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December 14, 2021
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David Burda
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Burda on Healthcare: Patient Stories from the Front Lines Tell of a Healthcare Capacity Problem

One of the great myths about the healthcare system in the U.S. is that anyone can see a doctor or get the care they need any time they want if they have health insurance. There’s no waiting in our market-based, pluralistic system for medical care, whether it’s for an acute or chronic condition.

That myth is a big reason that we cling to our current system rather than moving to a government-run, single-payer system in which people, so we’ve come to think, are forced to wait days, weeks, months or even years for care that we can get this afternoon here in the U.S. if we need it. Communists!

I support a market-based, pluralistic healthcare system, and I oppose a government-run, single-payer healthcare system for a lot of reasons that I won’t go into here. But the idea that we don’t wait for care here, and you have to wait for care there, is a total joke. Unless you can afford to belong to a concierge medical practice, get in line, comrade.

Let me give you three recent examples in which the lack of capacity in our system resulted in one of my family members or friends delaying care. I won’t name them or reveal their relationship to me. I’ll just go with Patients A, B and C.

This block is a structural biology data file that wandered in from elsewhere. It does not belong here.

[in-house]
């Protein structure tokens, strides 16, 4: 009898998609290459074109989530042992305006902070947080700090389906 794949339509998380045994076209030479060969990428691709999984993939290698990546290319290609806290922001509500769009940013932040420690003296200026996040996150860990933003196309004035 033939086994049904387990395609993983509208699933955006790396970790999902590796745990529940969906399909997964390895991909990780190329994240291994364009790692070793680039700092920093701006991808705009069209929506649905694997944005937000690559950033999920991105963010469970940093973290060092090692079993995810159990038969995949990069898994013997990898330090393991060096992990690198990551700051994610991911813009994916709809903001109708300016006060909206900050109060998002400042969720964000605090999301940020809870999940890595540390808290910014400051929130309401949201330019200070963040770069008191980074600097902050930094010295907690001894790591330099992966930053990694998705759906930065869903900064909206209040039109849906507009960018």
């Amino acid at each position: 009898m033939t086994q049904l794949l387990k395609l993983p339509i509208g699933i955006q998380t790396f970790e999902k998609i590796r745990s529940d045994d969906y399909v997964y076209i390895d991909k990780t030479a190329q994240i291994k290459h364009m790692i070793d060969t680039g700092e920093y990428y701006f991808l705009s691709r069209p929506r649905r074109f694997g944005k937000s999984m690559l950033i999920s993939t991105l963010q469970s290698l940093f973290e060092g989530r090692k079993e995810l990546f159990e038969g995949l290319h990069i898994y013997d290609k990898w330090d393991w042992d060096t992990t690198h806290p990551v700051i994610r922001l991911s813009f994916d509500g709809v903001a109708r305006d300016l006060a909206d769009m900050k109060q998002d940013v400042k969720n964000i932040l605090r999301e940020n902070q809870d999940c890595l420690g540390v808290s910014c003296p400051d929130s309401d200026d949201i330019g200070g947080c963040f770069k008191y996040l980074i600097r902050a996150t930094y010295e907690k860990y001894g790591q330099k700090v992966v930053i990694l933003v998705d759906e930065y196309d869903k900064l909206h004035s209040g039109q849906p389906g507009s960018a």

Urgent Care Goes On Bypass Status

Patient A is a Medicare beneficiary and is enrolled in a Medicare Advantage plan. Patient A suffers from an arthritic knee, and the knee over the course of two weeks swelled up and made it painful to walk. So much so that Patient A asked me to take them to their primary-care physician that day. I said yes, but Patient A’s PCP was booked and referred Patient A to the PCP’s in-network urgent-care center.

We got there about 11 a.m. and, after Patient A registered to be seen, the nurse at the front desk told us that it would be about a 90-minute wait. Shortly thereafter, the urgent-care center went on “bypass” until 2:45 p.m. It wouldn’t registered any new patients until then, and anyone who did come in would be sent away.

I’ve heard of hospital emergency rooms going on diversion status because of a mass-casualty incident or overcapacity because of an influx of flu or COVID patients. But I’ve never heard of an urgent-care center going on diversion status.

During our 90-minute wait to be seen, at least a dozen people came in anyway, despite the sign on the door, and the nurse told them to come back at 2:45 p.m. or head to the ER if they couldn’t wait. One person said she fell at work, hit the back of her head on the floor, had a lump on the back of her head, felt dizzy and had a headache. Too bad. Try your luck later.

Win a Lottery to See a Specialist

Patient B has health insurance through their employer and is enrolled in a commercial HMO health plan. Patient B started suffering from unexplained headaches in June. After they became a daily occurrence, Patient B got a referral from their PCP in July to see a neurologist. The first available appointment to see any neurologist with the in-network practice was Dec. 28 — almost six months later.